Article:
7. kozz Barefooters

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    No, I need something that is tougher than an inner tube, but still stretchy. I see now that Vibram is not going to work. The next prototype will be inner-tube rubber reinforced at stress points with shoe goo.
  8. Barefoot Gentile Barefooters

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    There is always traditional racing flats.

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  9. Darkand Chapter Presidents
    1. Northern...
    2. Presidents

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    I've heard Vibram Super Newflex is good. It's meant to be way more flexible than than the usual Vibram rubber you see. It was mentioned to me by someone who'd made their own huaraches from it. Might be worth a look.
  10. Darkand Chapter Presidents
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    Oh and in the Ken Bob Saxton book he mentions how someone used PlastiDip on socks and it worked great. You can use as little or as much as you want to vary the thickness/flexibility. Just a thought.
  11. randicoot Barefooters
    1. New Hampshire

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    It might just be a matter of the thickness and/or width of the rubber that accounts for the stretchiness. When I answered before I was thinking of foot sized pieces. I just went and checked some scraps and found the skinny pieces (< 1/2" wide) are quite stretchy. Are you relying on the stretchiness to hold the things to your feet? It may be a trade off--thinner is stretchier but breaks easier, thicker/wider is tougher but takes more force to stretch. I have some scraps of both the 3 mm Vibram Cherry and 6 mm Newflex I can send you if you want. I may have some larger pieces depending on how much is left over from whatever projects I have.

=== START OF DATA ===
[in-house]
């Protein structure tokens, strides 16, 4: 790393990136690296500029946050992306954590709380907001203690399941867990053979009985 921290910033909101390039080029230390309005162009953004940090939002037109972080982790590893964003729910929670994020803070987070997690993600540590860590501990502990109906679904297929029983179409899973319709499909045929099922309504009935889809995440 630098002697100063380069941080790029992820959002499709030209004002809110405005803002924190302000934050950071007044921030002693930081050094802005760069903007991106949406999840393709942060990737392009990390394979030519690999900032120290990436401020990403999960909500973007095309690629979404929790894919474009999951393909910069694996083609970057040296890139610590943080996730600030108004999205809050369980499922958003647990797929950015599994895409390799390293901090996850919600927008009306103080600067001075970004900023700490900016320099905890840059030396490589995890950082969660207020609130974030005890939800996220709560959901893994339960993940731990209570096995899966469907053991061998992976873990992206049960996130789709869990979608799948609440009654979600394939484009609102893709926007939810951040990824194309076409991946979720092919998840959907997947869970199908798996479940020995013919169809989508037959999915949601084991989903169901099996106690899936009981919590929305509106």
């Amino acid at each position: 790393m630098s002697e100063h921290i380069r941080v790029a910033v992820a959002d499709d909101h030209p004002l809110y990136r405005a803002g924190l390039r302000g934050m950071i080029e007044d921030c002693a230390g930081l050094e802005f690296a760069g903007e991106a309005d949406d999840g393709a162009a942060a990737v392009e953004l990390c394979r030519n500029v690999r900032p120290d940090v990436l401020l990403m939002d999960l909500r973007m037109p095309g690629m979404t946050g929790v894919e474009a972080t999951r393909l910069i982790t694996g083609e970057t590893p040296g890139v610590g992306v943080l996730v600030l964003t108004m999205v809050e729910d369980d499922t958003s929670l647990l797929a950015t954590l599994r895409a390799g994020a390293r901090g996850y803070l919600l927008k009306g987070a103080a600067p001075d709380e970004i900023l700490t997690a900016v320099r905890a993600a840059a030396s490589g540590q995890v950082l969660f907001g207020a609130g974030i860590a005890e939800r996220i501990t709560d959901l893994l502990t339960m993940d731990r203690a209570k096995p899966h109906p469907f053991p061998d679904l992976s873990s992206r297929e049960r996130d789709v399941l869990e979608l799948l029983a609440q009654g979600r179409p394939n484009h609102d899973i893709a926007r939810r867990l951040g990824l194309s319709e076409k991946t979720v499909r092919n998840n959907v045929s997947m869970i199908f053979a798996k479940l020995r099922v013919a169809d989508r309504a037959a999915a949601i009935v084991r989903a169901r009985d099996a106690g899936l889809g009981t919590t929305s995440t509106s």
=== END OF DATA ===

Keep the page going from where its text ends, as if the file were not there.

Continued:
I got the rubber from cobblersupplies.com but it says their site is closed for maintenance. Their phone number though is 1-440-836-3638. They had lots of different brands of soling sheets and they might be able to help you find something less expensive and stretchier over the phone.

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  12. kozz Barefooters

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    Yes.

    The concept works, it's just a matter of finding better materials at this point. I know there must be a suitable type of rubber, but there are no wholesalers in my town.

    Rubber would be best because it sticks well to a track surface, kind of like spikes. Inner tube rubber would work if it didn't break at stress points. I tried reinforcing it with shoe goo but the stuff peels off.
  13. Sid Barefooters

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    Did you ever figure out a solution?

    I don't know what type of track that you are running on, but it seems that modern tracks were designed specifically with shoes and spikes in mind. It may be difficult to find a barefoot/minimalist workaround.
    www.bbc.co.uk/news/science-environment-18735617
  14. kozz Barefooters

    Member Since:
    Jan 6, 2011
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    Yes, I did find a solution. Unfortunately just before I did, the local track got resurfaced with knobbly-textured crap that is impossible to run fast on without shoes. I was about to test it on pavement but I got injured. And then winter came.

    If it works well maybe I will post the design, before mass-producing it and becoming a millionaire.
    Sid likes this.